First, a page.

Abe’s Oddysee was one of the first games I played when my parents finally gave in and bought me a PlayStation. That was back in 1997 and while Oddworld has seen three other titles in the series, Abe’s first outing was always my favourite. When I saw that Oddworld Inhabitants planned to re-release Abe’s Oddysee with a new lick of paint and in stunning 2.5D, I jumped for joy, that is until I realised that due to the restrictions of self-publishing, the Xbox One would miss out – that is until Microsoft got their act together and announced the ID@Xbox program.
You play as Abe, a Mudokon who works at RuptureFarms for his slaver masters, the Glukkons. While working late one night at the meat processing plant, Abe stumbles upon a board meeting where Molluck is unveiling the New ‘n’ Tasty meat treat – it will save the company and prevent shares slipping any further – the meat? It’s Mudokons… It’s time to run Abe!
New ‘n’ tasty is as charming and loveable as I remember Abe’s Oddysee to be. Abe’s character animation has real life about it – you care that he makes it across the precarious platforming levels, that he rescues other Mudokons and he gets that happily ever after ending.
What’s great about the platforming of New ’n’ Tasty is that it has several puzzle elements to it. From working out how to save your fellow Mudokons to sneaking past the many nasties and navigating the various environmental puzzles that stand in your way. Unfortunately for Abe, he is a rather weak creature; you can’t punch, shoot or jump on enemies to kill them. You can however use Abe’s chant to possess enemies and use any weapons they have – you can also make them access nearby levers to unlock gates or just take them for a walk off a high platform – Abe even gives a satisfying chortle… and I chuckled with him.
To rescue the 299 Mudokons, you’ll need your wits about you – it’s easy to accidentally kill them but by using one of eight ‘gamespeak’ commands you can interact with them to help lead them to safety – even the classic ‘fart’ makes a return, which plays a part in the musical passwords of the native Mudokons you meet in the wild.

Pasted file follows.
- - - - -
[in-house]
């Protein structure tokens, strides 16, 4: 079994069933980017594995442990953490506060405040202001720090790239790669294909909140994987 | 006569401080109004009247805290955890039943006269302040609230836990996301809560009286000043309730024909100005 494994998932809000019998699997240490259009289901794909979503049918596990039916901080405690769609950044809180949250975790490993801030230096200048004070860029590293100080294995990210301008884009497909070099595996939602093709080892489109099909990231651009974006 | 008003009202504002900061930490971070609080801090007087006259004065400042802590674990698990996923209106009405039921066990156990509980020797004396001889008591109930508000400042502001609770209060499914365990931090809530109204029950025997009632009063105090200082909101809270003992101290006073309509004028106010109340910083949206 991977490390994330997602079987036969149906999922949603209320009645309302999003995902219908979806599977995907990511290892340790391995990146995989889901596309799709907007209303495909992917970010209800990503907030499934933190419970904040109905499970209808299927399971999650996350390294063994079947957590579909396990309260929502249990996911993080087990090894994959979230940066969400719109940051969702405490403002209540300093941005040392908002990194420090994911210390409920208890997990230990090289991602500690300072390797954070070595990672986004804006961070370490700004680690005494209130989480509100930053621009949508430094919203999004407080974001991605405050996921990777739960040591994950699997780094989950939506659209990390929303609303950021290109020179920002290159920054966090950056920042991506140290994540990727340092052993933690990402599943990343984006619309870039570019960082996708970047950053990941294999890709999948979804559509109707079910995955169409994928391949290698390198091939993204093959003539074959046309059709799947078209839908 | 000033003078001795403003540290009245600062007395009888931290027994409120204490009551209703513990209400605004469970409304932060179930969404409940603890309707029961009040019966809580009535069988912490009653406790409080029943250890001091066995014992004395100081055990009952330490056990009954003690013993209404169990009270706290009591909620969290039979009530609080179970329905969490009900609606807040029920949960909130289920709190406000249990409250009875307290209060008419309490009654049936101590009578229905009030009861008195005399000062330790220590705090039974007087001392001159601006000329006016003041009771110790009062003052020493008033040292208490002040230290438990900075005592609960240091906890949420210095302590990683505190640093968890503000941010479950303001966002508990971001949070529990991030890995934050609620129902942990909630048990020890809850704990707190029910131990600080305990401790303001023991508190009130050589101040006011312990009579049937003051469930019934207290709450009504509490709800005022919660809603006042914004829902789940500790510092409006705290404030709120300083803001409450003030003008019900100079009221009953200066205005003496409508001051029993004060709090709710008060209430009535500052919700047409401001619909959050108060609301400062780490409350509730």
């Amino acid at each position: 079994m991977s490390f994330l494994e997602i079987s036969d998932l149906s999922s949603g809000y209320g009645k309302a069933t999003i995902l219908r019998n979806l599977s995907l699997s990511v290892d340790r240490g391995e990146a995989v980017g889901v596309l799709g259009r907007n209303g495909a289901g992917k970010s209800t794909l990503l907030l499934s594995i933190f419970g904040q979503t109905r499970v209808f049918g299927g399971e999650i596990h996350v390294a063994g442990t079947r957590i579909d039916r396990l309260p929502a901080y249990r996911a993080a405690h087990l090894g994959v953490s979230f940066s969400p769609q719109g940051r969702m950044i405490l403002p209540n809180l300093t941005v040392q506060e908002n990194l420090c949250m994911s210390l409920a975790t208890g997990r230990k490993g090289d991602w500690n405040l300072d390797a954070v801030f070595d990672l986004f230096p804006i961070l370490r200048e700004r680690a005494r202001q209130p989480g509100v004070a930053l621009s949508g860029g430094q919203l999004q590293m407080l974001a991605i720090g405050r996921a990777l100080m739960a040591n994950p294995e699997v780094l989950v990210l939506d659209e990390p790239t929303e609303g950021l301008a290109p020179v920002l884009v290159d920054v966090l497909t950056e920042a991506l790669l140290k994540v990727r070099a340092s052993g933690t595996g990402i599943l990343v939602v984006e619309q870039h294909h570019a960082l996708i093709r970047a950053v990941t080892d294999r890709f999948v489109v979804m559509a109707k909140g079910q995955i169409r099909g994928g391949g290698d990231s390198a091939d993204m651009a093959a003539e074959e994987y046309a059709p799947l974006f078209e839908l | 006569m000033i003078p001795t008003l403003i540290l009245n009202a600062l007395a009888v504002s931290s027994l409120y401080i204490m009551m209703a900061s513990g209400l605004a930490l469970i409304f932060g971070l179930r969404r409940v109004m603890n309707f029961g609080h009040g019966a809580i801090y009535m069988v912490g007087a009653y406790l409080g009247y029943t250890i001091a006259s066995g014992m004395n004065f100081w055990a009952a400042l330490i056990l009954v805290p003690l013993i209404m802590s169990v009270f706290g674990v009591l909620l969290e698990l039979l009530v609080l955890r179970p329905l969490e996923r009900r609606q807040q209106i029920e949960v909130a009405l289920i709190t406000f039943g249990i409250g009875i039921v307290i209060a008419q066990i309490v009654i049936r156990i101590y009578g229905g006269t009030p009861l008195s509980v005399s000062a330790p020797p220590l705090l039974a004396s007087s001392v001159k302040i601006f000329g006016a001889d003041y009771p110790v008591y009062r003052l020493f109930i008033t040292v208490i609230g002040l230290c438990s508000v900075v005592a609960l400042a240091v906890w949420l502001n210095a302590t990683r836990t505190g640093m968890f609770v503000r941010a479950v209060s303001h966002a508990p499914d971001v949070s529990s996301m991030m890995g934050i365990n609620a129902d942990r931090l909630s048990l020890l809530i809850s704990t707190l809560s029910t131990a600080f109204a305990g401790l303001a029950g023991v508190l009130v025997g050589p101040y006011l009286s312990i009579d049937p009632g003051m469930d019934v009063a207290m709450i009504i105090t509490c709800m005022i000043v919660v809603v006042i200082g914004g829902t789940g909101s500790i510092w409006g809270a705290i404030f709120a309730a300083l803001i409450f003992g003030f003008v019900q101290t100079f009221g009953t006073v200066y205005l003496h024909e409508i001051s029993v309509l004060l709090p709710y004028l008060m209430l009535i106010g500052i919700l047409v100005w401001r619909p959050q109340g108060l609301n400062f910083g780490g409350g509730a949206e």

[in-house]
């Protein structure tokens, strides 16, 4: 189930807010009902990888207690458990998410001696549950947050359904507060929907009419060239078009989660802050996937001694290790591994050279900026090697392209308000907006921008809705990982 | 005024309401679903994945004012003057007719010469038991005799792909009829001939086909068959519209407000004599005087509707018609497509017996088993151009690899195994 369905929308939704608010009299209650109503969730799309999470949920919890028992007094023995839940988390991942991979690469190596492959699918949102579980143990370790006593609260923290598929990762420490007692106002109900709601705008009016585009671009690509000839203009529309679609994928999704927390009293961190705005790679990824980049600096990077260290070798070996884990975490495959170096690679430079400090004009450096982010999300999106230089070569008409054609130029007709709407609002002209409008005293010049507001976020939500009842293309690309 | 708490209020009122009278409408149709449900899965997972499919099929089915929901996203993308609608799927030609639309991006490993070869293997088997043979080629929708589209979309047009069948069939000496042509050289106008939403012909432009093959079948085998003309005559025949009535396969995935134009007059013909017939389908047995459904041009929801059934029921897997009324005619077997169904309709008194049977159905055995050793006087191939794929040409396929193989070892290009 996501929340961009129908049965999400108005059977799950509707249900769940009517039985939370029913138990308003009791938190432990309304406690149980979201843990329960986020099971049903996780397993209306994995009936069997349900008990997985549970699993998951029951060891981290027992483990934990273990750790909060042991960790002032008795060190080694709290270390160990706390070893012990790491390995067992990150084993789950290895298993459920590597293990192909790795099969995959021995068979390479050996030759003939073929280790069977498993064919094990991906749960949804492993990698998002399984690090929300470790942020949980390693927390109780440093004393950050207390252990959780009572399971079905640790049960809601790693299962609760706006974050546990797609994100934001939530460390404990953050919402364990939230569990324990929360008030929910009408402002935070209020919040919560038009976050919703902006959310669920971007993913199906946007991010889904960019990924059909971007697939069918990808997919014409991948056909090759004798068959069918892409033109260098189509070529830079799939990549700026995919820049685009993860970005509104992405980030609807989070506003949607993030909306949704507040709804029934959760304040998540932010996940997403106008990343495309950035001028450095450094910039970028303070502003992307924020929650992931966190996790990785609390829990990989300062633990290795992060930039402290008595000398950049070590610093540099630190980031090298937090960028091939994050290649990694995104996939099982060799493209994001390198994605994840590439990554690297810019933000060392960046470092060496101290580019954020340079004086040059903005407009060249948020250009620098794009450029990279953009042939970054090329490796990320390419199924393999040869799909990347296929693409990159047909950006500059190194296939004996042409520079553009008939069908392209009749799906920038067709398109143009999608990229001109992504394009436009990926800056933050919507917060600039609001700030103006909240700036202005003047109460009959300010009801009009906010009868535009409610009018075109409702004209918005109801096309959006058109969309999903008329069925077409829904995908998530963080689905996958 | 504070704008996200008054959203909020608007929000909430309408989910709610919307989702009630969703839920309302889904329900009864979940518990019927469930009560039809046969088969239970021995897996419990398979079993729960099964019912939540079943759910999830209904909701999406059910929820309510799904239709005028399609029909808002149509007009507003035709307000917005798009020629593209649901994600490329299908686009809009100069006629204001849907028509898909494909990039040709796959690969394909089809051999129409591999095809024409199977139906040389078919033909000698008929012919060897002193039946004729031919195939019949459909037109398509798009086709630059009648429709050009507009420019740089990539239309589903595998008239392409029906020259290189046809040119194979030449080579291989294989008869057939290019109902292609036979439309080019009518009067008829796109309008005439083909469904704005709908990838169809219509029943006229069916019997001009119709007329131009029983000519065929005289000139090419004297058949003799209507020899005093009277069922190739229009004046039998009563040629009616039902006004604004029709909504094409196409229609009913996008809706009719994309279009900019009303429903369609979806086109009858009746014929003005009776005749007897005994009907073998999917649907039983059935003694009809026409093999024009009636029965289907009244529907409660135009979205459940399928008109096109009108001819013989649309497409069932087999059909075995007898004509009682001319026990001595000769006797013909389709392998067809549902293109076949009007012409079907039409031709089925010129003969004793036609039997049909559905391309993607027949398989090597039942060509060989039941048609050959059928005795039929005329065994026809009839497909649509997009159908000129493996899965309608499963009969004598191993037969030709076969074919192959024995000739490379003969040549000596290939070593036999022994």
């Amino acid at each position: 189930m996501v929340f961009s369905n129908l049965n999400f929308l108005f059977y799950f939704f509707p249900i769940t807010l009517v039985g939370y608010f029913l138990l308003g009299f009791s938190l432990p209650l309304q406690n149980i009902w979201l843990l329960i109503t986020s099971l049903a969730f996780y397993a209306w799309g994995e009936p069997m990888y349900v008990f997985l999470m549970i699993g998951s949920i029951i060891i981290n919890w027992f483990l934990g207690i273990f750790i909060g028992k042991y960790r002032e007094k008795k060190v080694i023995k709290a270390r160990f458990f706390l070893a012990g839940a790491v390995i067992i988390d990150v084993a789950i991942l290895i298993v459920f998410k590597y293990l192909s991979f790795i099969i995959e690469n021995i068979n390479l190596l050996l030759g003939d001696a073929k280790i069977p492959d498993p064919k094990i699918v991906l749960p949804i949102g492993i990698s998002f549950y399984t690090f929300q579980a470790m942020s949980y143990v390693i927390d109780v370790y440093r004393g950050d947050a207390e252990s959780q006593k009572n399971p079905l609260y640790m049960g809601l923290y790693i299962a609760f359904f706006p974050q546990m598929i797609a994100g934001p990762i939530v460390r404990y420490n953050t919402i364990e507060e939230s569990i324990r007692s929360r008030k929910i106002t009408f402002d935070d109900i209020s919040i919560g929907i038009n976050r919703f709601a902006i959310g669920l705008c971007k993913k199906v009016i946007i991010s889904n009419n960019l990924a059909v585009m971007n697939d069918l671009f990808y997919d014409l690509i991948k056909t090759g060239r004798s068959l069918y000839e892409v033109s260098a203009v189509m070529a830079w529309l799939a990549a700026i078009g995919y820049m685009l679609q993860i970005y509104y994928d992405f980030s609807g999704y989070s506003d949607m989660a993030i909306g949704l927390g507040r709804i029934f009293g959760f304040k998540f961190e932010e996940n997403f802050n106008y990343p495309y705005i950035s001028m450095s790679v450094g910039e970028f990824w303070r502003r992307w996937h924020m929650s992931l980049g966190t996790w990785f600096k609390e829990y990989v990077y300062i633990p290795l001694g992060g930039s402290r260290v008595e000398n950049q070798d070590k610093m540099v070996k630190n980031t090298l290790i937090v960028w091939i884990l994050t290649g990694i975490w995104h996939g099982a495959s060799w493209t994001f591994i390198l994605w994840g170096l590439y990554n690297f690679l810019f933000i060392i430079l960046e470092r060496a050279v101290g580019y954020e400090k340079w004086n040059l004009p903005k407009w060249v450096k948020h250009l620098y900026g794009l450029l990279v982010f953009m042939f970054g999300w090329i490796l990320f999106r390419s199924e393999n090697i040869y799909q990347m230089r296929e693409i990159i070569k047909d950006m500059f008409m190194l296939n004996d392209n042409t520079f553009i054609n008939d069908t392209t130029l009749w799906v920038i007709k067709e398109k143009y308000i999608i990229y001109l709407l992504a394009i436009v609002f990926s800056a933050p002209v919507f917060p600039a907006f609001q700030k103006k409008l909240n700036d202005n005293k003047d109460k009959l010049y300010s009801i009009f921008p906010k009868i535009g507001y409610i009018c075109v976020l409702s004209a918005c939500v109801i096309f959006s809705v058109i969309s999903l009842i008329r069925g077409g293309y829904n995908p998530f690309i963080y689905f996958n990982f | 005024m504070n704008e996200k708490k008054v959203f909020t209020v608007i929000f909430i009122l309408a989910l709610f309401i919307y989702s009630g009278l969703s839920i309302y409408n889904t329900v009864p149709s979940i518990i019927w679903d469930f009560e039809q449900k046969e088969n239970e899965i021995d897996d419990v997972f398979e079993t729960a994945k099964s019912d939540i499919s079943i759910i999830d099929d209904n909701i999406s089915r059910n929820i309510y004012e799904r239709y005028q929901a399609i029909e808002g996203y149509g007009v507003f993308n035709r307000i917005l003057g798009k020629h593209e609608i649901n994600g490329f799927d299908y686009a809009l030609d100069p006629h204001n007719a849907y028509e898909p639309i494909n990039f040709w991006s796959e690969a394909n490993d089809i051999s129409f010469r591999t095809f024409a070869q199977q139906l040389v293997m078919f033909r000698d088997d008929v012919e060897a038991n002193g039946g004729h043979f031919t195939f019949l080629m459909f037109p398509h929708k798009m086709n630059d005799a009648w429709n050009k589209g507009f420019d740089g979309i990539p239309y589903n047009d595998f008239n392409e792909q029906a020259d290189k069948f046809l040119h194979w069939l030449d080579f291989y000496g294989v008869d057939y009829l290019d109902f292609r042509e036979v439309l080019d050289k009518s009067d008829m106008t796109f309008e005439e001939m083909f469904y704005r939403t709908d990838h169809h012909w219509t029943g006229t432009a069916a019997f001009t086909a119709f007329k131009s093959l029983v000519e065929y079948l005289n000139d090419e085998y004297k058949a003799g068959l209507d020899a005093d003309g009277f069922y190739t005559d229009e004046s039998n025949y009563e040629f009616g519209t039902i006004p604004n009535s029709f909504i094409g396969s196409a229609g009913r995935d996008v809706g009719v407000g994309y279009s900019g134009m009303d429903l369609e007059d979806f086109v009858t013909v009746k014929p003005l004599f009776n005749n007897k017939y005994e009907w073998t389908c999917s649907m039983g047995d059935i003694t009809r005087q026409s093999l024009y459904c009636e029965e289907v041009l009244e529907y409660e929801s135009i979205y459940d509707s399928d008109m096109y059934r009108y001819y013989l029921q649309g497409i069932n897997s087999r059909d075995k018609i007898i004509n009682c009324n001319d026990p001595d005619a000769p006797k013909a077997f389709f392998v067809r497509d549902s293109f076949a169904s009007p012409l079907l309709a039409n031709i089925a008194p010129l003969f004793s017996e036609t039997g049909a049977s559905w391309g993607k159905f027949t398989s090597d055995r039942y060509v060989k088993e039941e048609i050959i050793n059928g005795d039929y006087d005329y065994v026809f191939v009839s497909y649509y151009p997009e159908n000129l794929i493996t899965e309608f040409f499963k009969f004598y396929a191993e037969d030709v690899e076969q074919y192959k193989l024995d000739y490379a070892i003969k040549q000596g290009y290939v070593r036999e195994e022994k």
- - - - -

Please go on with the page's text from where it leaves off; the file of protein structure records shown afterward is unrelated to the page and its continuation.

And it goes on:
We all have our memorable gaming experiences of when we were young and Abe’s Oddysee sits right at the top of my list – it’s no surprise then that I have found little to dislike about New ’n’ Tasty. It looks fantastic, it’s as playable (and tough) as the original and provides me with a charming trip down memory lane. The whole family can enjoy it too and I’ve been playing through the game in co-op with my wife – you each take a turn. When Abe meets an untimely death, you pass the controller.
The same can’t be said for some of my other most beloved games, which haven’t quite stood the test of time – stories and characters weren’t quite as great as I remember them to be and gameplay wasn’t as slick as my memory lead me to believe – gaming has come a long way, so it’s a true testament to a game that can be re-released without fundamentally changing its soul and it still being of the same quality that you remembered. This is the skill, love and care that Just Add Water has shown Abe.
While some may find Abe’s controls troublesome or unfair as you miss a jump that you really should have made, I reveled in the difficulty. The tricky jumps and spiteful environmental puzzles give a great sense of satisfaction when you beat them – Limbo, The Cave and Rayman Origins (to name but a few) have a lot to thank Abe’s Oddysee for.
For me Abe has easily stood the test of time, the gameplay holds up well by today’s standards and even though New ‘n’ Tasty is a re-release, if you didn’t know this, you’d think that you were playing a brand new game – New ‘n’ Tasty is as enjoyable as the day I first played it back in 1997 and I absolutely adore it.
Thanks to Lick PR for supplying TiX with a download code
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